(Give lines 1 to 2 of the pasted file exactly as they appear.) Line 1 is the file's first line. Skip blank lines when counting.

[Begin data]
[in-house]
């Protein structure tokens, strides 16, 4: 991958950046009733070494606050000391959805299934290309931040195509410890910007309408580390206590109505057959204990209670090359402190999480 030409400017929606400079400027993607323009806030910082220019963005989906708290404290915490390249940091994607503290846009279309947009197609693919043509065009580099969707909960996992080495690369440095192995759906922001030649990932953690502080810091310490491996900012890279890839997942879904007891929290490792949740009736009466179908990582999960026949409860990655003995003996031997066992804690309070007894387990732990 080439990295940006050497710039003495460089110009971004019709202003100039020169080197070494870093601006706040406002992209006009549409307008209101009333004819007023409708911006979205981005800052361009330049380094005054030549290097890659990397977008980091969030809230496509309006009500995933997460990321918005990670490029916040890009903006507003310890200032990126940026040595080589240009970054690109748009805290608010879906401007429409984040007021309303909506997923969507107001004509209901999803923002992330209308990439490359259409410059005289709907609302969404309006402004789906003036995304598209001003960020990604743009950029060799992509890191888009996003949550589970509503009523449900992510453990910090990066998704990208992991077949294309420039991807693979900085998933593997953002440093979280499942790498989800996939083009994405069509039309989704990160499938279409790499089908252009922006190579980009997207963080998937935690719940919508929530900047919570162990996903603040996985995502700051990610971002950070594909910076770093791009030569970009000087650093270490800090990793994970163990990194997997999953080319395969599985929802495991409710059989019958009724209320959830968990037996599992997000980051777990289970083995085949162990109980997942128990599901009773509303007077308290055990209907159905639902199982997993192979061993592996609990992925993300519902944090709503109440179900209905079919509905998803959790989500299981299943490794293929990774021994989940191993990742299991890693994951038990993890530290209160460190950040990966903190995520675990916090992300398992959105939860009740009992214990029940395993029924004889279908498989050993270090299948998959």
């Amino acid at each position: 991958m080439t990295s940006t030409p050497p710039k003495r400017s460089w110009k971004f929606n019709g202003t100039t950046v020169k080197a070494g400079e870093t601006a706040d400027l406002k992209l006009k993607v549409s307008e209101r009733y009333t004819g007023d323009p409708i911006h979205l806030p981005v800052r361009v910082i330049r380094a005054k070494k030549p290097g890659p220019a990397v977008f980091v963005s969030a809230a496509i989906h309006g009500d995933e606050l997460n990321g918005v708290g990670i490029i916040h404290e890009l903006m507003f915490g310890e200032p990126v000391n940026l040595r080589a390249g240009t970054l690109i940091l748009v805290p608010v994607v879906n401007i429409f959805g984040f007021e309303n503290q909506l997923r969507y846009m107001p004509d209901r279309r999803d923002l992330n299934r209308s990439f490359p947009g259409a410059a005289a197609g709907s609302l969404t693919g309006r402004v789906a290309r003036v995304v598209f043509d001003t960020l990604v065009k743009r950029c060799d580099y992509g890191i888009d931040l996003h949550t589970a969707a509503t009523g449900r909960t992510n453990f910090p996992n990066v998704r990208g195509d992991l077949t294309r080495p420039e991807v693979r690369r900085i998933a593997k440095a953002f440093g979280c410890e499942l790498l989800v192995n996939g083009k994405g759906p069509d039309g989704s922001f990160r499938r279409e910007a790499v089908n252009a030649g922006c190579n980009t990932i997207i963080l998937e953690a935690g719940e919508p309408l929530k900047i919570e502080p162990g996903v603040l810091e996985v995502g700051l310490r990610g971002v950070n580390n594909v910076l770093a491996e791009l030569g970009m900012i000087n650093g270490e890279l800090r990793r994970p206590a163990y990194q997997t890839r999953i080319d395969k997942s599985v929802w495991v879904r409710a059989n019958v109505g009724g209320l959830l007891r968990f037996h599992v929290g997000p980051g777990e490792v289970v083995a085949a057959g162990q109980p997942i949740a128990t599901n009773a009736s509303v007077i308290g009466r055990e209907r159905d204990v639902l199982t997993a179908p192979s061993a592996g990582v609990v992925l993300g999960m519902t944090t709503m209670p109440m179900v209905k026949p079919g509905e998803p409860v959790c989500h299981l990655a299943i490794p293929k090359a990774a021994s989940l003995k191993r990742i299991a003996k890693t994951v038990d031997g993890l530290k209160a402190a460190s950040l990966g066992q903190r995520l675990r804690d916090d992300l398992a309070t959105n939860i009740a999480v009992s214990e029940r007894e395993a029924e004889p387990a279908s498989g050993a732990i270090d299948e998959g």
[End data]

[in-house]
């Protein structure tokens, strides 16, 4: 991958950046009733070494606050000391959805299934290309931040195509410890910007309408580390206590109505057959204990209670090359402190999480 030409400017929606400079400027993607323009806030910082220019963005989906708290404290915490390249940091994607503290846009279309947009197609693919043509065009580099969707909960996992080495690369440095192995759906922001030649990932953690502080810091310490491996900012890279890839997942879904007891929290490792949740009736009466179908990582999960026949409860990655003995003996031997066992804690309070007894387990732990 080439990295940006050497710039003495460089110009971004019709202003100039020169080197070494870093601006706040406002992209006009549409307008209101009333004819007023409708911006979205981005800052361009330049380094005054030549290097890659990397977008980091969030809230496509309006009500995933997460990321918005990670490029916040890009903006507003310890200032990126940026040595080589240009970054690109748009805290608010879906401007429409984040007021309303909506997923969507107001004509209901999803923002992330209308990439490359259409410059005289709907609302969404309006402004789906003036995304598209001003960020990604743009950029060799992509890191888009996003949550589970509503009523449900992510453990910090990066998704990208992991077949294309420039991807693979900085998933593997953002440093979280499942790498989800996939083009994405069509039309989704990160499938279409790499089908252009922006190579980009997207963080998937935690719940919508929530900047919570162990996903603040996985995502700051990610971002950070594909910076770093791009030569970009000087650093270490800090990793994970163990990194997997999953080319395969599985929802495991409710059989019958009724209320959830968990037996599992997000980051777990289970083995085949162990109980997942128990599901009773509303007077308290055990209907159905639902199982997993192979061993592996609990992925993300519902944090709503109440179900209905079919509905998803959790989500299981299943490794293929990774021994989940191993990742299991890693994951038990993890530290209160460190950040990966903190995520675990916090992300398992959105939860009740009992214990029940395993029924004889279908498989050993270090299948998959």